18.  In addition to London projects the Channel Tunnel Rail Link will allow the introduction of fast new domestic services; the remodelling of the Leeds Station area has already allowed GNER to operate an additional eleven services per day between London and Leeds on the East Coast Main Line; and the West Coast Main Line upgrade will increase the number of trains running on the route while reducing journey times. On 9 October 2002 the SRA published its West Coast Strategy consultation document.


  19.  It is for the TOCs and Network Rail to maintain the rail system as a safe and secure means of transport, meeting safety criteria drawn up by Her Majesty's Railway Inspectorate (HMRI), a division of the Health and Safety Executive. All rolling stock is designed to run safely even when fully loaded. Passenger loading does not affect a train's stopping performance or its structural strength; doors on trains are also designed to cope with crush loading. There is accordingly no statutory safety limit set by HMRI on the numbers of passengers who can be carried on trains.


  20.  For London (and Forth Bridge) commuter services, franchise operators are required to plan to provide sufficient capacity to keep train loadings in standard class accommodation below specified standards. This allows franchise operators to adjust the amount of capacity they plan to provide in line with variations in demand.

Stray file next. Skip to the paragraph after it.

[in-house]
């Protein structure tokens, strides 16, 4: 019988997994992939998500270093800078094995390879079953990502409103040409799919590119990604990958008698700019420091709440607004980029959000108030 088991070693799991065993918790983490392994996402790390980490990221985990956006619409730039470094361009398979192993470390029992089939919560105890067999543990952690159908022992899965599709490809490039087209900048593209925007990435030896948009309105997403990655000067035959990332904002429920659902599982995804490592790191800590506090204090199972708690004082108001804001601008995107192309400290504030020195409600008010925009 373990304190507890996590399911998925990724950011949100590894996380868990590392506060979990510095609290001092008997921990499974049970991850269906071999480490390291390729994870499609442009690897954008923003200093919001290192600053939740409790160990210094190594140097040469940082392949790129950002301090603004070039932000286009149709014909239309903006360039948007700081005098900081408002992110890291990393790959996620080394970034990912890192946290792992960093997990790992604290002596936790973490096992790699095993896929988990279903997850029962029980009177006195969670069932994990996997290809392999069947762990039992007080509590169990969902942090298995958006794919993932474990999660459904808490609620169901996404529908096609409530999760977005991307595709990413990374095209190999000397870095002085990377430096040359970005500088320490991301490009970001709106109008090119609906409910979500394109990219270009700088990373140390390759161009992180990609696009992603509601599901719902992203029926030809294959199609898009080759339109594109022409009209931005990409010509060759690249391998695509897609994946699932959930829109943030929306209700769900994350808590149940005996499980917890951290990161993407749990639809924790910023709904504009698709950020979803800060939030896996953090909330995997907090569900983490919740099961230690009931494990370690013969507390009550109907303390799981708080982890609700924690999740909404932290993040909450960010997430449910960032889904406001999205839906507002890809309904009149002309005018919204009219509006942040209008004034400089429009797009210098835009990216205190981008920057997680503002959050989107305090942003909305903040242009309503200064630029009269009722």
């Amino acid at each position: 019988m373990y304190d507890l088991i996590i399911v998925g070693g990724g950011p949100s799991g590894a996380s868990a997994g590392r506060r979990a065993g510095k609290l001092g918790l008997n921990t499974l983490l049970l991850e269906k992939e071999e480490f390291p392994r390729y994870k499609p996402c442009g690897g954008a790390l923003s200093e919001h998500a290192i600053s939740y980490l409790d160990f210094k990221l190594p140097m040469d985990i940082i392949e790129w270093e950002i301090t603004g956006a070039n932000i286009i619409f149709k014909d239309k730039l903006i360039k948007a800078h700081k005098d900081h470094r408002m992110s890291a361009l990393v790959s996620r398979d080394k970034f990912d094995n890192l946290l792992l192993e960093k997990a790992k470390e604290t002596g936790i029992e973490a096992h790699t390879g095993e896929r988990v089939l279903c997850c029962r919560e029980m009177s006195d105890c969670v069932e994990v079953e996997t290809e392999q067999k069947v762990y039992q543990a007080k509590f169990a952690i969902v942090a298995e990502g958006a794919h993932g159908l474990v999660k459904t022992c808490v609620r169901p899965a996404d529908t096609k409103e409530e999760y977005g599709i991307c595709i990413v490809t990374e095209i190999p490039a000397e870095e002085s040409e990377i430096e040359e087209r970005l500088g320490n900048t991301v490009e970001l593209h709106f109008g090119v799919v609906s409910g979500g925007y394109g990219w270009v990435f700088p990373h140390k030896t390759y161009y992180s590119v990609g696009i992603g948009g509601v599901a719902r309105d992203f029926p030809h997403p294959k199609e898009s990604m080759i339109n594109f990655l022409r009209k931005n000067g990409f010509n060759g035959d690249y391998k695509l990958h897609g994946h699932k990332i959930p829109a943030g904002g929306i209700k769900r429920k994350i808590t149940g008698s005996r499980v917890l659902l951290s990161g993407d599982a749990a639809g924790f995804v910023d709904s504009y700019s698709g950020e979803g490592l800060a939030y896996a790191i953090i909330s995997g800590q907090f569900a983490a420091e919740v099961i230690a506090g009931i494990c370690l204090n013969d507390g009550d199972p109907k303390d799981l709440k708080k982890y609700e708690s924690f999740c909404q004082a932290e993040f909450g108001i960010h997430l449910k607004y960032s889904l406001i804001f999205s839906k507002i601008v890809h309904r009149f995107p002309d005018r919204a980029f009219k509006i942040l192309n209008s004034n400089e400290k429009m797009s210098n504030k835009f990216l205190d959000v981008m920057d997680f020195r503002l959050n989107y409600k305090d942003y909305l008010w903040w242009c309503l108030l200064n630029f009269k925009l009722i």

21.  For journeys of more than 20 minutes the nominal capacity of a train is deemed equal to the number of standard class seats. For journeys of 20 minutes or less it is generally based on:

    —  for slam door stock 110% of the number of standard class seats; and

    —  for most sliding door stock the number of standard class seats plus the number of people who can stand at a density of 0.55 m2 per passenger.

  (If an operator proposes to use rolling stock whose internal layout is radically different from that of existing vehicles, the figure of 0.55 m2 may not be appropriate. In such cases, we will consider what alternative criterion to apply).

  22.  In practice it is not always possible to keep loadings within these capacities:

    —  because loadings vary considerably from day to day and TOCs currently operate a walk-on service with no boarding restrictions; and

    —  because demand within the peak periods peaks strongly at certain times.

  23.  Accordingly, we allow "load factor" standards to be exceeded by a factor known as PIXC (or passengers in excess of capacity).

  24.  PIXC is a measure of the degree to which load factor standards are exceeded in practice. The definition is best illustrated by an example:

train 1 capacity 800 actual load 750passengers in excess 0 (not -50)
train 2 capacity 800actual load 850 passengers in excess 50
both trains capacity 1,600actual load 1,600 passengers in excess 50 (not 0)